Unwanted Worksheet Events? Maybe SpecialCells() Is To Blame!

I’ve written a lot on this blog about Range.SpecialCells() and how careful you have to be when using it. Here’s yet another caveat which I didn’t know about until another developer brought it to my attention.

Put some data in a worksheet (to avoid runtime errors for this test) and then put this code in that worksheet’s class module:

Option Explicit

Sub TestSpecialCells1()
    Cells.SpecialCells xlCellTypeBlanks
End Sub

Private Sub Worksheet_SelectionChange(ByVal Target As Range)
    MsgBox Target.Address
End Sub

If you run TestSpecialCells1() you’ll find that, provided a blank cell was found, the Worksheet_SelectionChange() event is raised – which is immensely annoying. The code clearly doesn’t select any cells so why should that event get raised? The answer is that the code behind Range.SpecialCells() is shoddy.

Range.SpecialCells() mirrors using many of the options in the  [F5 > Special] ‘Go To Special’ dialog box (shown below). When a user tries to access special cells via the interface it is quite reasonable that those cells are selected but, when we’re accessing them via code, it shouldn’t happen. To put it simply: Range.SpecialCells() is too tightly coupled to the user interface:


If you test your way through these options you’ll find that Range.SpecialCells() isn’t the only Range class member which exhibits this behaviour. Watch out for any of these:

  • Range.ColumnDifferences()
  • Range.CurrentArray
  • Range.Dependents
  • Range.DirectDependents
  • Range.DirectPrecedents
  • Range.Precedents
  • Range.RowDifferences()
  • Range.SpecialCells()

For some reason Range.CurrentRegion doesn’t – which is a good thing – but note that its Range.SpecialCells() equivalent, Range.SpecialCells(5), does. You’ll also find some more interesting behaviour which gives us an insight as to how it works. For example:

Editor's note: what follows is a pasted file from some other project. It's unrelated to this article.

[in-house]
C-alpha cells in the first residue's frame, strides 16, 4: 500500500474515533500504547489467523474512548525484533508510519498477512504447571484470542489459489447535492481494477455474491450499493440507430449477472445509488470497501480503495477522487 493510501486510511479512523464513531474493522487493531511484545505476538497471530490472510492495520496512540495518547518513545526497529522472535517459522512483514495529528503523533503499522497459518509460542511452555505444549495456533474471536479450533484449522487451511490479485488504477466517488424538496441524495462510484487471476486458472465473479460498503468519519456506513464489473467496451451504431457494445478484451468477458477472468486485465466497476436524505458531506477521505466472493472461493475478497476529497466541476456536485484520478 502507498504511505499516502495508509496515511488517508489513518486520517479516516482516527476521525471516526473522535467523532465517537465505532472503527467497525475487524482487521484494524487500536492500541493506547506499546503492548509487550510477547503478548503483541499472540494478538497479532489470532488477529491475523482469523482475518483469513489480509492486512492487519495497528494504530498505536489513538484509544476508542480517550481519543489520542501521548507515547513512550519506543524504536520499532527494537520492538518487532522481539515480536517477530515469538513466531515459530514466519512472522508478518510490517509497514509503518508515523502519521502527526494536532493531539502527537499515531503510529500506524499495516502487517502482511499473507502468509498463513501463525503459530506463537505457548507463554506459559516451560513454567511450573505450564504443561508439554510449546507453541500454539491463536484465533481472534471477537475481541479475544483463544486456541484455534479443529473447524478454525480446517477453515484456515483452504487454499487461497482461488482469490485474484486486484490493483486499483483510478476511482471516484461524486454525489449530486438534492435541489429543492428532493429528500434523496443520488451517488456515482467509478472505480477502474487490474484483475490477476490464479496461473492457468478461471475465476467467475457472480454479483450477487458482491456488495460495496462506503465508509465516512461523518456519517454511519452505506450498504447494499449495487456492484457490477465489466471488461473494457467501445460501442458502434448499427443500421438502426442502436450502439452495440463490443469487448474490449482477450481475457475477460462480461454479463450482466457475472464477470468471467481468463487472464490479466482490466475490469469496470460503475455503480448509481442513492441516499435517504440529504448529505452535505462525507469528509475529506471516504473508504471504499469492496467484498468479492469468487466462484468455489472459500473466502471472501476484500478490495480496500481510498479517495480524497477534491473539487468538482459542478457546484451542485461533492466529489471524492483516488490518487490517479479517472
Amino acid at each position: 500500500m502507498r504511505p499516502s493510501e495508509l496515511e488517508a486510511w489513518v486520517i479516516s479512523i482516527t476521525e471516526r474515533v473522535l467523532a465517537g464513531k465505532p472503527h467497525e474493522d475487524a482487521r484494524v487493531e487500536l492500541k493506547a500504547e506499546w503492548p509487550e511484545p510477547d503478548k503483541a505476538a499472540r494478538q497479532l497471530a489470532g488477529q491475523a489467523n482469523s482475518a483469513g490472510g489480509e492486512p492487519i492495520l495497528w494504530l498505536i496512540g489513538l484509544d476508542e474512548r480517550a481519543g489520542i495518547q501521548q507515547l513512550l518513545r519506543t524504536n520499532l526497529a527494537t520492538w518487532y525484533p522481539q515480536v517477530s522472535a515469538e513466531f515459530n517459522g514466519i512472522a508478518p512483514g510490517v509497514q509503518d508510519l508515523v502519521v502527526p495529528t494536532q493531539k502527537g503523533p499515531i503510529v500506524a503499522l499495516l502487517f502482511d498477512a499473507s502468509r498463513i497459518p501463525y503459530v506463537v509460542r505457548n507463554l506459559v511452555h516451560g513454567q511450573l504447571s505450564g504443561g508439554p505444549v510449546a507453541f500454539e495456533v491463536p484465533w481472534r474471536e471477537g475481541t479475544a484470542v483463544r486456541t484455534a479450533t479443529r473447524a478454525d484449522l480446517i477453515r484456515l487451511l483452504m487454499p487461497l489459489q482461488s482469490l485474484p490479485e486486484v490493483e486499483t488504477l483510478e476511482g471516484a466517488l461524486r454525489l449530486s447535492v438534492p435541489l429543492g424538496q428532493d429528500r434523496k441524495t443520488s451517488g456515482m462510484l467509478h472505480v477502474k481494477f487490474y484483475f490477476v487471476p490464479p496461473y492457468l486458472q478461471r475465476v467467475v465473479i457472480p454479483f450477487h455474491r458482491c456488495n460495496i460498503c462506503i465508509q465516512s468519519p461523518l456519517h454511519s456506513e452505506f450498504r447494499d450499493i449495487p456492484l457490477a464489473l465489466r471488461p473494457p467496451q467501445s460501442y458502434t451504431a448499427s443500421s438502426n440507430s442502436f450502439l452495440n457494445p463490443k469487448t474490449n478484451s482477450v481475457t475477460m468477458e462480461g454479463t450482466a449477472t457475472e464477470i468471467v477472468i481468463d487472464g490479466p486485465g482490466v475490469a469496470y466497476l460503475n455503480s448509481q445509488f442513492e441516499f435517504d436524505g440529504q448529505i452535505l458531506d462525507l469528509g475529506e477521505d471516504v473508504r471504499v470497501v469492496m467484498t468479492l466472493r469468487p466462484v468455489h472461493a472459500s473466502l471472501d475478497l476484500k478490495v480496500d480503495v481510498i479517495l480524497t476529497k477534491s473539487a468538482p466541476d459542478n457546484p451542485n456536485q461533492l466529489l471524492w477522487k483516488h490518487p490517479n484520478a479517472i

Sub TestSpecialCells2()
    Cells.SpecialCells xlCellTypeLastCell
End Sub

Range.SpecialCells(xlCellTypeLastCell) causes the Worksheet_SelectionChange() event to be raised twice! Why? Once to find the last row and once to find the last column so that it can then intersect them to get the last cell.

Until Microsoft fixes this event issue (and I seriously doubt it ever will), the workaround is to set Application.EnableEvents to False before using it and setting it back to True again after using it. Proper error handling needs to be in place to ensure Application.EnableEvents is reset correctly because a whole host of situations can cause these calls to throw a runtime error.


About Colin Legg

RAD Developer Microsoft MVP - Excel 2009 - 2014
This entry was posted in Microsoft Excel and tagged , , , , , , , , , , , . Bookmark the permalink.

3 Responses to Unwanted Worksheet Events? Maybe SpecialCells() Is To Blame!

  1. Pingback: Excel Roundup 20160314 - Contextures BlogContextures Blog

  2. Rory says:

    I guess that ties into the fact you can’t use those in UDFs – although the CurrentRegion one seems to be an anomaly.


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